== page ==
September 3, 2013
New Apple Patent Could Create ‘Kid Mode’ For iPad
Michael Harper for redOrbit.com - Your Universe OnlineiPads called the “Method, apparatus and system for access mode control of a device.” As described in the filing with the United States Patent and Trademark Office, (USPTO) this newly awarded patent gives users more control over how specific apps are launched. For instance, a specific gesture could be used to grant different levels of access to the phone. A user could use one simple gesture to unlock only game usage on the iPad or iPhone, a feature that could be particularly useful for parents who lend their devices to their children.
A second gesture could be used to unlock only messaging apps while a third could be employed to unlock all levels of the phone. The patent, spotted first by AppleInsider, also allows for other methods of input, including voice, keyboard, mouse or even stylus inputs.
This means future versions of iOS could keep iPads and iPhones locked until the user utters a specific phrase used to unlock the phone. Stylus gestures could also be employed to unlock not only the phone but also different aspects of the phone.
Ever since the iPad was introduced in 2010, many owners have been clamoring for a multiple user mode on their tablets. As it stands, the iPad is wide open to any user with the one, general password. While Apple allows users to restrict certain permissions on the tablet, such as in-app purchases, there's still no significant finer-level control over who can use an iOS device. This complaint was never more apparent than when parents sought permission to lob a class action lawsuit at Apple earlier this year.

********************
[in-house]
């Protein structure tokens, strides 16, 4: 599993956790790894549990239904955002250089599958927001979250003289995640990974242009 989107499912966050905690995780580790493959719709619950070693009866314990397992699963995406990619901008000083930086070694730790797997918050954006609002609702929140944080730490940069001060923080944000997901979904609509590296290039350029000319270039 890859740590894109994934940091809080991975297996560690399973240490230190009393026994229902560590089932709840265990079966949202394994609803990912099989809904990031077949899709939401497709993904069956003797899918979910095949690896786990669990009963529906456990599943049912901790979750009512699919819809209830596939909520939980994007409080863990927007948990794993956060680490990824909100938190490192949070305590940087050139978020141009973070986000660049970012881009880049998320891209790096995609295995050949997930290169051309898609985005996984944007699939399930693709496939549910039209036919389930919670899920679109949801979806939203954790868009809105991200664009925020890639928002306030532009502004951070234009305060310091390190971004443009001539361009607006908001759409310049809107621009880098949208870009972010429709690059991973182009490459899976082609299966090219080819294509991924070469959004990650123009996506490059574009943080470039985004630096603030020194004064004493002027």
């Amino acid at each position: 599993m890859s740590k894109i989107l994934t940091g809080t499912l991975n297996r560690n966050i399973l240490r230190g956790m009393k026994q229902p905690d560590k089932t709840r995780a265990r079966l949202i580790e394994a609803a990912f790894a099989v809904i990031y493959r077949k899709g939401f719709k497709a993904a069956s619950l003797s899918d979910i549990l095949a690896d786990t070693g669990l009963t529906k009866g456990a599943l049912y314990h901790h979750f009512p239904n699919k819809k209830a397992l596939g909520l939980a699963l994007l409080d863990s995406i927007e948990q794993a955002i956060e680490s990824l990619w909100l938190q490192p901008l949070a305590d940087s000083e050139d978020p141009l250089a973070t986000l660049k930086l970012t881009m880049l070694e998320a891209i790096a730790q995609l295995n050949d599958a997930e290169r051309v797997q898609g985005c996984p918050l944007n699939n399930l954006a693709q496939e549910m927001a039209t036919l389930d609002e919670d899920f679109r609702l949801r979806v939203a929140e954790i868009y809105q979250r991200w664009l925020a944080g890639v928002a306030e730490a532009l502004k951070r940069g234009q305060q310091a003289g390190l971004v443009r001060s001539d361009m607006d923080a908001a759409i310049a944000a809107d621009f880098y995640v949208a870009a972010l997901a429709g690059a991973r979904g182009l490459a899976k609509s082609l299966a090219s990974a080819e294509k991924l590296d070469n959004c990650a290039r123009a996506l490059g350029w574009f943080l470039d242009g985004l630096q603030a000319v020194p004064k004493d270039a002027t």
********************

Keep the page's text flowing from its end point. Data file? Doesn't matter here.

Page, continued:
Though the iPad maker fixed the issue before the lawsuits came, parents became upset when they discovered their iPads only asked for their App Store password once every ten minutes. Any purchases made within this window, then, did not require the password. Parents buying games for their children, even free games, were essentially handing over their credit cards.
This became a real problem as in-app purchases became popular. App developers give their games away for free in the App Store but give gamers the choice to either advance more quickly through the game or buy bonus material through in-app purchases. Sometimes, as was the case in a Smurfs game which was specifically called out in the class action suit, these in-app purchases were used to buy fictional currency that could be used within the game.With access to the app store, children were buying up these bonus features without their parents permission, sometimes running up their parents’ iTunes bill as high as $2,000.
This new patent could be exactly what parents have been asking for. With a single gesture, an iPad could be opened only to a group of game apps. A parent could furthermore adjust the settings to prohibit any in-app purchases or access to the web, effectively creating a “kids mode” for the device. The same unlocking feature could also be used in schools where iPads are used in the classroom. Without the administrator gesture, students could be given their own gesture used to unlock only those apps that they need for class.
Apple is expected to release their newest version of iOS, iOS 7, in the coming weeks. It is not yet known if this feature will arrive in iOS 7 or a laterversion - if it’s ever released at all.